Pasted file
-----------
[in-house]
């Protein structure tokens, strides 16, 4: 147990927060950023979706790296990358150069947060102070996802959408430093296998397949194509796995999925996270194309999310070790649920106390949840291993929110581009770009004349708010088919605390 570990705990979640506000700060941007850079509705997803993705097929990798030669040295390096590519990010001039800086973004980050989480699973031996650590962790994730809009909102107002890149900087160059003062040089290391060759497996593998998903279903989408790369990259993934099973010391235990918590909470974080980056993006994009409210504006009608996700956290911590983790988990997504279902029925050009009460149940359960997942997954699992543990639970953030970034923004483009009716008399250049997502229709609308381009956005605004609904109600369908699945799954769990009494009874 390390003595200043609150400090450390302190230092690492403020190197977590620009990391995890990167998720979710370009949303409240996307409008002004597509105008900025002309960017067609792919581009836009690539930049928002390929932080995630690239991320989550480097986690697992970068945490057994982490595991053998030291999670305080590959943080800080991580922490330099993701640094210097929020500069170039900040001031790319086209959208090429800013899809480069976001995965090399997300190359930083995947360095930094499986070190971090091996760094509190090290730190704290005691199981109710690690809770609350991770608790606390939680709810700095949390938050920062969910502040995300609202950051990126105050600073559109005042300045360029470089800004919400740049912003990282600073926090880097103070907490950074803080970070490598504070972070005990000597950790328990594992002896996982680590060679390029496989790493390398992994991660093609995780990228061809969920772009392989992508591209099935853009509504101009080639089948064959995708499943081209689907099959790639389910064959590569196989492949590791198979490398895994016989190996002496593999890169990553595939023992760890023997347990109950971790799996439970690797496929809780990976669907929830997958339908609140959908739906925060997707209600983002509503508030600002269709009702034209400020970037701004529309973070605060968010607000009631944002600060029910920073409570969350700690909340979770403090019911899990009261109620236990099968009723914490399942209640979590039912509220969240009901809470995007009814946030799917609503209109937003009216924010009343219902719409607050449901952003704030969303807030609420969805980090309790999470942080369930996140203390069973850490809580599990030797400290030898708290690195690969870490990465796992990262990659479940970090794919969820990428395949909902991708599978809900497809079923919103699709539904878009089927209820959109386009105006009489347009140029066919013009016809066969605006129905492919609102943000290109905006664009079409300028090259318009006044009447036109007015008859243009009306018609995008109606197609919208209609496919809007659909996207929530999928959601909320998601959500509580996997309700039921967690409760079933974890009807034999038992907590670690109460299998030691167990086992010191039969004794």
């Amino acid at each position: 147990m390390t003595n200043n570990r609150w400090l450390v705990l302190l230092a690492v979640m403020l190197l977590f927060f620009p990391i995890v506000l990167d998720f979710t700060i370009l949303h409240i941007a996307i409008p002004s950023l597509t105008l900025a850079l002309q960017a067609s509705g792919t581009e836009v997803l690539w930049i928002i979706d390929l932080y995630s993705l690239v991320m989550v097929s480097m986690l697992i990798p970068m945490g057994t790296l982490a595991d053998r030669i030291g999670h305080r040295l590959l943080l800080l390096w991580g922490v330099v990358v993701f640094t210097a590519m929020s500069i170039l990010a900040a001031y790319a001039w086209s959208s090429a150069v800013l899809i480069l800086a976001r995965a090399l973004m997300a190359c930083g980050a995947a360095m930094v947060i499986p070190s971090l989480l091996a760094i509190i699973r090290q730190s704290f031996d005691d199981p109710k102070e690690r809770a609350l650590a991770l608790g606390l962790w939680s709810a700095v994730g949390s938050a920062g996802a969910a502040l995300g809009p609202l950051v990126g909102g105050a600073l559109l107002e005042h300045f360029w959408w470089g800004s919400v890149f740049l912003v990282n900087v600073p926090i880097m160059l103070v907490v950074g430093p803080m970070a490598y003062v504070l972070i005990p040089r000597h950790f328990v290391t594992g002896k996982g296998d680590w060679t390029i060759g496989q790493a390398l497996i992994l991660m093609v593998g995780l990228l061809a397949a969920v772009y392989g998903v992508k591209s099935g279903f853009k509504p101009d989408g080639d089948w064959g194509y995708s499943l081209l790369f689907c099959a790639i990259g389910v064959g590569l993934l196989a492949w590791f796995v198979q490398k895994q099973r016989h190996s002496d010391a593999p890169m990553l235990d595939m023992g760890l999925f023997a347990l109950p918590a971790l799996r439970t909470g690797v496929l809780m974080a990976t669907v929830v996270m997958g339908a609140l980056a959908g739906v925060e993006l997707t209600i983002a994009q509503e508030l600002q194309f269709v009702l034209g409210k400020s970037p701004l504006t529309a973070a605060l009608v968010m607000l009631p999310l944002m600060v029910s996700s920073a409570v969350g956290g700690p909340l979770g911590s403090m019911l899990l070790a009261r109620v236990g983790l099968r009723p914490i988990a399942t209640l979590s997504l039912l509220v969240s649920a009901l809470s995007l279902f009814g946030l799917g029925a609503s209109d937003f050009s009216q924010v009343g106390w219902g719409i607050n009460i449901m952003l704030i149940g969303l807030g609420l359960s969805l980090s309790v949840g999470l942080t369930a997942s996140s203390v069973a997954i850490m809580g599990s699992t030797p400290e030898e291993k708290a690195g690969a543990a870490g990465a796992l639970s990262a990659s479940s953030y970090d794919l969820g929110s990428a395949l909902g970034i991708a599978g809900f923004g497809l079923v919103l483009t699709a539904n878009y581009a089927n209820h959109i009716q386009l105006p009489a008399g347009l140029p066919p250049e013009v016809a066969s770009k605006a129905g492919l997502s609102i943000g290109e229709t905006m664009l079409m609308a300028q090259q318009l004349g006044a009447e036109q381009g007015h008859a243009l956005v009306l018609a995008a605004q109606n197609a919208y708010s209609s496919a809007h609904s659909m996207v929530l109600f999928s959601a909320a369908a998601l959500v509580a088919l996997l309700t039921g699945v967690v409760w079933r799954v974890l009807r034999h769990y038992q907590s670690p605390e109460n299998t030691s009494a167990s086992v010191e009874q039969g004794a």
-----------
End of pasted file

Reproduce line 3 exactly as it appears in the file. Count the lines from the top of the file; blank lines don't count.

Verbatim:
């Amino acid at each position: 147990m390390t003595n200043n570990r609150w400090l450390v705990l302190l230092a690492v979640m403020l190197l977590f927060f620009p990391i995890v506000l990167d998720f979710t700060i370009l949303h409240i941007a996307i409008p002004s950023l597509t105008l900025a850079l002309q960017a067609s509705g792919t581009e836009v997803l690539w930049i928002i979706d390929l932080y995630s993705l690239v991320m989550v097929s480097m986690l697992i990798p970068m945490g057994t790296l982490a595991d053998r030669i030291g999670h305080r040295l590959l943080l800080l390096w991580g922490v330099v990358v993701f640094t210097a590519m929020s500069i170039l990010a900040a001031y790319a001039w086209s959208s090429a150069v800013l899809i480069l800086a976001r995965a090399l973004m997300a190359c930083g980050a995947a360095m930094v947060i499986p070190s971090l989480l091996a760094i509190i699973r090290q730190s704290f031996d005691d199981p109710k102070e690690r809770a609350l650590a991770l608790g606390l962790w939680s709810a700095v994730g949390s938050a920062g996802a969910a502040l995300g809009p609202l950051v990126g909102g105050a600073l559109l107002e005042h300045f360029w959408w470089g800004s919400v890149f740049l912003v990282n900087v600073p926090i880097m160059l103070v907490v950074g430093p803080m970070a490598y003062v504070l972070i005990p040089r000597h950790f328990v290391t594992g002896k996982g296998d680590w060679t390029i060759g496989q790493a390398l497996i992994l991660m093609v593998g995780l990228l061809a397949a969920v772009y392989g998903v992508k591209s099935g279903f853009k509504p101009d989408g080639d089948w064959g194509y995708s499943l081209l790369f689907c099959a790639i990259g389910v064959g590569l993934l196989a492949w590791f796995v198979q490398k895994q099973r016989h190996s002496d010391a593999p890169m990553l235990d595939m023992g760890l999925f023997a347990l109950p918590a971790l799996r439970t909470g690797v496929l809780m974080a990976t669907v929830v996270m997958g339908a609140l980056a959908g739906v925060e993006l997707t209600i983002a994009q509503e508030l600002q194309f269709v009702l034209g409210k400020s970037p701004l504006t529309a973070a605060l009608v968010m607000l009631p999310l944002m600060v029910s996700s920073a409570v969350g956290g700690p909340l979770g911590s403090m019911l899990l070790a009261r109620v236990g983790l099968r009723p914490i988990a399942t209640l979590s997504l039912l509220v969240s649920a009901l809470s995007l279902f009814g946030l799917g029925a609503s209109d937003f050009s009216q924010v009343g106390w219902g719409i607050n009460i449901m952003l704030i149940g969303l807030g609420l359960s969805l980090s309790v949840g999470l942080t369930a997942s996140s203390v069973a997954i850490m809580g599990s699992t030797p400290e030898e291993k708290a690195g690969a543990a870490g990465a796992l639970s990262a990659s479940s953030y970090d794919l969820g929110s990428a395949l909902g970034i991708a599978g809900f923004g497809l079923v919103l483009t699709a539904n878009y581009a089927n209820h959109i009716q386009l105006p009489a008399g347009l140029p066919p250049e013009v016809a066969s770009k605006a129905g492919l997502s609102i943000g290109e229709t905006m664009l079409m609308a300028q090259q318009l004349g006044a009447e036109q381009g007015h008859a243009l956005v009306l018609a995008a605004q109606n197609a919208y708010s209609s496919a809007h609904s659909m996207v929530l109600f999928s959601a909320a369908a998601l959500v509580a088919l996997l309700t039921g699945v967690v409760w079933r799954v974890l009807r034999h769990y038992q907590s670690p605390e109460n299998t030691s009494a167990s086992v010191e009874q039969g004794a």